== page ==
WASHINGTON -- U.S. teenagers should be given prescriptions for emergency contraception to keep on hand in case they ever need it, the American Academy of Pediatrics said Monday.
Emergency contraception, such as Teva Pharmaceutical Industries's Plan B One Step, should be given to teens directly ahead of time, or they should get prescriptions that will allow them to have access to the drugs as needed, the doctors' group said in a policy statement online.
The pills are available now without a prescription to females 17 and older and males 18 and older. A Food and Drug Administration move to allow emergency contraception to be sold over the counter to girls younger than 17 was rejected by Health and Human Services Secretary Kathleen Sebelius in December 2011. The academy encouraged pediatricians to push for increased non-prescription access.
"The point of this whole piece would be to reduce unintended pregnancy," said Cora Breuner, a member of the academy's committee on adolescence, who was a lead author of the statement.
The academy didn't discuss the age at which teenagers should be given advance prescriptions, said Dr. Breuner, a physician at Seattle Children's Hospital. The group suggests that pediatricians have discussions with their patients about sexual activity, and give prescriptions to those who are active.
"Emergency contraception is most effective in decreasing risk of pregnancy when used as soon as possible," the doctor's group said in the statement.
The American Congress of Obstetricians and Gynecologists said last week that oral contraceptives should be available without a prescription.
Condoms in addition to hormonal contraception or an intrauterine device are the best ways for teens to avoid pregnancy, the pediatricians' group said. Almost 80 percent of pregnancies in teens are unintended, resulting from contraceptive failure or nonuse, according to the statement, which is to be published next month in the journal Pediatrics.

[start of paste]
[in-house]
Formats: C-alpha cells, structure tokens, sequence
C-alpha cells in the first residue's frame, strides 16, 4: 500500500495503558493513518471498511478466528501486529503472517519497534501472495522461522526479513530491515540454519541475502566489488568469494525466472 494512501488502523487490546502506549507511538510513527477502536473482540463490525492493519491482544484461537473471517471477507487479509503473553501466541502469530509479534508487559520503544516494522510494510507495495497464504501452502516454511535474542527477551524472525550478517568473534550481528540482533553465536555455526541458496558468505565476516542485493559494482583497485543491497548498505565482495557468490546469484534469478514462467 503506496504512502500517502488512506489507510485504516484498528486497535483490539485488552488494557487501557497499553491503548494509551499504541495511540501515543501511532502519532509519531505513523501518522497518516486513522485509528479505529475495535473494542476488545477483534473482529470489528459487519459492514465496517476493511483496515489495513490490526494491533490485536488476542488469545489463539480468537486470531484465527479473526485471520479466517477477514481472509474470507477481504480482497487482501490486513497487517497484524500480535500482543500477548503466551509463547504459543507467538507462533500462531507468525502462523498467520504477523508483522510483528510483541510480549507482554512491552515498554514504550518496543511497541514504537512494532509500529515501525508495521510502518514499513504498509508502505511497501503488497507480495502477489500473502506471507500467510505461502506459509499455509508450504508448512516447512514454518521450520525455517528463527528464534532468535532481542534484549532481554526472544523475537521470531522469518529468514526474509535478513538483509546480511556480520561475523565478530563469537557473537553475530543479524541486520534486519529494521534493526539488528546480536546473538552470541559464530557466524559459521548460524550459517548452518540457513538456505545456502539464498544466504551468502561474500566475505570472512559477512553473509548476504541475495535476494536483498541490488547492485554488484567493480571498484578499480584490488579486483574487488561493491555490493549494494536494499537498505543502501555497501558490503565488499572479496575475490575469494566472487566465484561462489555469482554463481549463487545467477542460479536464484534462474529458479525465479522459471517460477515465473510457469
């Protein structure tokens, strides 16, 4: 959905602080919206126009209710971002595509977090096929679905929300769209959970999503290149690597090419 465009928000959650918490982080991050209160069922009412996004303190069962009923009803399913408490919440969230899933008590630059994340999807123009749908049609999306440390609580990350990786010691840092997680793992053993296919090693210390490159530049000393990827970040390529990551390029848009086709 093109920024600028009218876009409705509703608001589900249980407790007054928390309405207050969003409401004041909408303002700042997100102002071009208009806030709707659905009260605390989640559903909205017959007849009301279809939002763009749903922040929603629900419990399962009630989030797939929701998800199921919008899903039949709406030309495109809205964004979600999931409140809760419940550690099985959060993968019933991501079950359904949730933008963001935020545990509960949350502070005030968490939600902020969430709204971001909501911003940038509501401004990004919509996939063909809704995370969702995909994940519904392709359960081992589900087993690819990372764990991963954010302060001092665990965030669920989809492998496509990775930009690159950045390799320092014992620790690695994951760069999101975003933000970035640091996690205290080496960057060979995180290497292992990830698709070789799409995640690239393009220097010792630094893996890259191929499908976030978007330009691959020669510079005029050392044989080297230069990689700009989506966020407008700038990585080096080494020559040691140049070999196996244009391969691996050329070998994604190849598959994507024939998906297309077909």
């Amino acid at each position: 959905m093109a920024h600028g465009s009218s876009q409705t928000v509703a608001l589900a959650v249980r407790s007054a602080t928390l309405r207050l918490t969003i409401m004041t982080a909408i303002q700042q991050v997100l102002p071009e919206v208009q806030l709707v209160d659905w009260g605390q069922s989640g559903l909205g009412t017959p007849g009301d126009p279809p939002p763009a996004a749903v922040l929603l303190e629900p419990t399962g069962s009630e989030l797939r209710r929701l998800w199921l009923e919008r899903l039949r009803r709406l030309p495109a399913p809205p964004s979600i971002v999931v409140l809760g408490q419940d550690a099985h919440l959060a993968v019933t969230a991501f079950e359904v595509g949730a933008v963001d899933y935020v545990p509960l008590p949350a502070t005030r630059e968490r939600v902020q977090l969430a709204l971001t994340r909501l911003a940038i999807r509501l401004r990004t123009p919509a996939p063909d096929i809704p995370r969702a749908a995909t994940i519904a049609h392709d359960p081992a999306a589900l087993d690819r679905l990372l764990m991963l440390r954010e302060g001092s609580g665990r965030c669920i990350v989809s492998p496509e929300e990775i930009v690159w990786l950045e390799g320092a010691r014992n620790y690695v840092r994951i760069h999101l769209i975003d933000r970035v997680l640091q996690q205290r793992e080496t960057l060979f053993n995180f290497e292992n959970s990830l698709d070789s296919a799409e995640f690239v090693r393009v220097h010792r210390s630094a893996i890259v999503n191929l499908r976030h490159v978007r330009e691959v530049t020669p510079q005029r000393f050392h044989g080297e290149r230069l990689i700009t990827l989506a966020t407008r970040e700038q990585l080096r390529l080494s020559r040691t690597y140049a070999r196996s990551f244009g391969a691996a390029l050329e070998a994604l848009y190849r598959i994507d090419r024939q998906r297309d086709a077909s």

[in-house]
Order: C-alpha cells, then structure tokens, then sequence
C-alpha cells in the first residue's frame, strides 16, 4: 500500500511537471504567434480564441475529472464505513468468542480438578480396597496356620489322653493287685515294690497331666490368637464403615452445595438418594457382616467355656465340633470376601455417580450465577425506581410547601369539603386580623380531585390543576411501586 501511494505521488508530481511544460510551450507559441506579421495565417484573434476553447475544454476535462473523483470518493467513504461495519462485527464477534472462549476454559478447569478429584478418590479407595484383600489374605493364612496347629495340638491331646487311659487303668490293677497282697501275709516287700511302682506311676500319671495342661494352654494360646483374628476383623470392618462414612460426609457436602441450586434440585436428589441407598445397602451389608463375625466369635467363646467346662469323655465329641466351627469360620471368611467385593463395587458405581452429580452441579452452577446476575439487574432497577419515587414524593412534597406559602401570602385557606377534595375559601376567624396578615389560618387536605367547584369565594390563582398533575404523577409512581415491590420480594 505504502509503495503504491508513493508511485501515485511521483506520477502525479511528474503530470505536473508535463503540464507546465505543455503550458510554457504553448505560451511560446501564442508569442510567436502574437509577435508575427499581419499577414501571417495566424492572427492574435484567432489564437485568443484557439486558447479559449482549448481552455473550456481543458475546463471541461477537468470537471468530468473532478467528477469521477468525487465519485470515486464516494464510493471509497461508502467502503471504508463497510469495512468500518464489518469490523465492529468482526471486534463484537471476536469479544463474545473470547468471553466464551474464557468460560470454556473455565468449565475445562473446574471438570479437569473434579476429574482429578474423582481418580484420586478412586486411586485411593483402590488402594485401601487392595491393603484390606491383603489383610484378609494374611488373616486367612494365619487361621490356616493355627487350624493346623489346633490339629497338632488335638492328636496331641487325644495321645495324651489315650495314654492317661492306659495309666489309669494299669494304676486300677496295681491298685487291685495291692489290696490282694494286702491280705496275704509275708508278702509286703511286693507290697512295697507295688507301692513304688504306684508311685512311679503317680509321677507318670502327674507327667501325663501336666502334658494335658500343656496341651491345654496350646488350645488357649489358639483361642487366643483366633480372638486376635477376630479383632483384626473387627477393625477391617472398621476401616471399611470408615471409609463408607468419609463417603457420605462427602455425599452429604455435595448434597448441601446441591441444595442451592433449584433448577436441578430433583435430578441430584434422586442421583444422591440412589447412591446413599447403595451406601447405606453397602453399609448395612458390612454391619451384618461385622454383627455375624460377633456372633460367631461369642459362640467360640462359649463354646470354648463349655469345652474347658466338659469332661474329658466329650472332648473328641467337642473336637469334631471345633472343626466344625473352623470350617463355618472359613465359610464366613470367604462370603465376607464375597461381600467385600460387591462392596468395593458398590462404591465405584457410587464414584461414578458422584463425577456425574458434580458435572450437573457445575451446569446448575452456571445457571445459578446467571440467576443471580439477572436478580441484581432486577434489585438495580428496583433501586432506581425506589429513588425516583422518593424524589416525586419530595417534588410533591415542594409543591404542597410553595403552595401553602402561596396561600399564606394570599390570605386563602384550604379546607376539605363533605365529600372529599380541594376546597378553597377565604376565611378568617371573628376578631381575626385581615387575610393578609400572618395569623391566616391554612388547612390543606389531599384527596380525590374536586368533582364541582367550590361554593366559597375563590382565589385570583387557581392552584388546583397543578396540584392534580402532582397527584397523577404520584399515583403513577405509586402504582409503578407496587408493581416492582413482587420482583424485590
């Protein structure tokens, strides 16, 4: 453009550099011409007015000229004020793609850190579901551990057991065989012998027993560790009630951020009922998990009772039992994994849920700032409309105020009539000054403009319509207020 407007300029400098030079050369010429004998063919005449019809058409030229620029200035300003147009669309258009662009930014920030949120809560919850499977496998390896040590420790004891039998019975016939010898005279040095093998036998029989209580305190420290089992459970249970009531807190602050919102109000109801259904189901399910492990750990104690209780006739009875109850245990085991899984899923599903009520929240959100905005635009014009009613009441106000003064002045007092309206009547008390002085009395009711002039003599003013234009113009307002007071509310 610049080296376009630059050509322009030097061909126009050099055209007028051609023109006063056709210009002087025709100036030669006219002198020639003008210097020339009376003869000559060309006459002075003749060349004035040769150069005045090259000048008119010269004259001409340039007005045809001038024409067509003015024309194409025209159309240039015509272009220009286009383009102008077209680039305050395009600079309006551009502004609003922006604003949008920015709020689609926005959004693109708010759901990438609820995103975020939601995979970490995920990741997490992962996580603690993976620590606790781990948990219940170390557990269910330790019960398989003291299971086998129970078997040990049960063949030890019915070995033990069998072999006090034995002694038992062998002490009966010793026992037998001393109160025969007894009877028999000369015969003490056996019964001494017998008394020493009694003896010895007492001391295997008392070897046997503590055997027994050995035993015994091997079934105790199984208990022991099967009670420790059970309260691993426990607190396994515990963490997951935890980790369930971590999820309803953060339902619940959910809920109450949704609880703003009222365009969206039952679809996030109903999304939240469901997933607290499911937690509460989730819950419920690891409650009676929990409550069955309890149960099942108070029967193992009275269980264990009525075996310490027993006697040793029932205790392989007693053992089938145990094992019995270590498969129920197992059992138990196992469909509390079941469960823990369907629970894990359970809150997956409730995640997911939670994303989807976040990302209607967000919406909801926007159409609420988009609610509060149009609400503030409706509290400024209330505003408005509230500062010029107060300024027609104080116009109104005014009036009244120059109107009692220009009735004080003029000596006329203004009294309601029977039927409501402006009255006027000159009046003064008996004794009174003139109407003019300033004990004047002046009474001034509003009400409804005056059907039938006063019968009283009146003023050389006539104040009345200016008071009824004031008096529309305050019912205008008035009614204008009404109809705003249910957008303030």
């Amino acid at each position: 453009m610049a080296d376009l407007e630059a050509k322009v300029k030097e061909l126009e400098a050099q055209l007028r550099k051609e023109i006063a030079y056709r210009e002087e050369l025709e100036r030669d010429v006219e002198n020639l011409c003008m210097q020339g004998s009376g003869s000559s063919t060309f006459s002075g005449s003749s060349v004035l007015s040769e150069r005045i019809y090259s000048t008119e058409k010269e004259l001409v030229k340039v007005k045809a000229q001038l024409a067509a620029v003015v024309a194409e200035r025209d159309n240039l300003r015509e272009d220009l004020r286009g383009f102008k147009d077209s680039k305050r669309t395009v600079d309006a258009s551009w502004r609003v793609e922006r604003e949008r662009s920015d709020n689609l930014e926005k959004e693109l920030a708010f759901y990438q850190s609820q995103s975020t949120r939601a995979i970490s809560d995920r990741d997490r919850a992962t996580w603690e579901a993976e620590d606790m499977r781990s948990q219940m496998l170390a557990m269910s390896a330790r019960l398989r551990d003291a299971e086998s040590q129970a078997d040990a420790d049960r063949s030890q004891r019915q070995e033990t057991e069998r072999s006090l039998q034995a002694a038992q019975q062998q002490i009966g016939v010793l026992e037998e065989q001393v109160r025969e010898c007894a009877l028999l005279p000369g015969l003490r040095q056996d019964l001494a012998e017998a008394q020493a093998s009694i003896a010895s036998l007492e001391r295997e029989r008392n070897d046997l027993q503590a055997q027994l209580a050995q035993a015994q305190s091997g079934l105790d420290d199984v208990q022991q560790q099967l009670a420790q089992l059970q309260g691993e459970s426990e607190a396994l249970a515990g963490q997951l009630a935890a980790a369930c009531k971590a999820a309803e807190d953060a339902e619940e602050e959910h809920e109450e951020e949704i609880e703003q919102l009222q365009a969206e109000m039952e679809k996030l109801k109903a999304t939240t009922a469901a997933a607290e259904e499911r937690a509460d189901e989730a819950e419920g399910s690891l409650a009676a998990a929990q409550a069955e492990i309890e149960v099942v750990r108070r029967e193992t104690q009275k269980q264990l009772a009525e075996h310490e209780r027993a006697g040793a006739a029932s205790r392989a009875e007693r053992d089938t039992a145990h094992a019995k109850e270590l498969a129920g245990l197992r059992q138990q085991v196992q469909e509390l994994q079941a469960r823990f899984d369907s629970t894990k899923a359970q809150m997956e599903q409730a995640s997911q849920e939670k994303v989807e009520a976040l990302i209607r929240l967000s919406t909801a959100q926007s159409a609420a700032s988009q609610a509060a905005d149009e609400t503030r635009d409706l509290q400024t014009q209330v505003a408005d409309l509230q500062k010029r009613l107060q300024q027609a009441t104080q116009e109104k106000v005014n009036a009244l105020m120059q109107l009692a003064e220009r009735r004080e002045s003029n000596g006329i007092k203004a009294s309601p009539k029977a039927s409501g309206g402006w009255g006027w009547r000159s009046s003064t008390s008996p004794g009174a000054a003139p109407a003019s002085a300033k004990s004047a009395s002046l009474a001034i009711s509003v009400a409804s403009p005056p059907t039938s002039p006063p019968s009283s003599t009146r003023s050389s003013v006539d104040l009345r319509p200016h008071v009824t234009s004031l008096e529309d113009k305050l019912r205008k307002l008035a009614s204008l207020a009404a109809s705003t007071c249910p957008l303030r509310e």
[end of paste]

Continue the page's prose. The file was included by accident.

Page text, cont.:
"I'm pleased that the academy recognizes the need for adolescents to have access to emergency contraception," Janet Crepps, senior counsel at the Center for Reproductive Rights, said. "It's not the final solution; it's a step along the road to unrestricted access to emergency contraception for all women."
The center is awaiting a federal judge's ruling in New York City on its lawsuit against Ms. Sebelius and the FDA to allow over-the-counter access to emergency contraception regardless of age.
"If we don't have the court ruling before, then the anniversary of Sebelius' ruling will be a teachable moment for us to remind the administration why it was bad," Kirsten Moore, president and chief executive officer of the Reproductive Health Technologies Project, said.
Ms. Moore said her Washington. D.C.-based organization will release on the Internet stories of adults denied access to emergency contraception because of forgotten identification on their way to the gym or in the confusion of the moment.
Nancy Northup, president of the New York-based Center for Reproductive Rights, compared the Obama administration at the time of Ms. Sebelius' decision to overturn the FDA to that of then-President George W. Bush. Both were guilty of "playing politics with women's health," she said.
A 2010 review of seven trials of emergency contraception that included teenagers showed that advance prescriptions increased use, while none of the studies showed an increase in sexual activity or decrease in contraceptive use, according to the statement.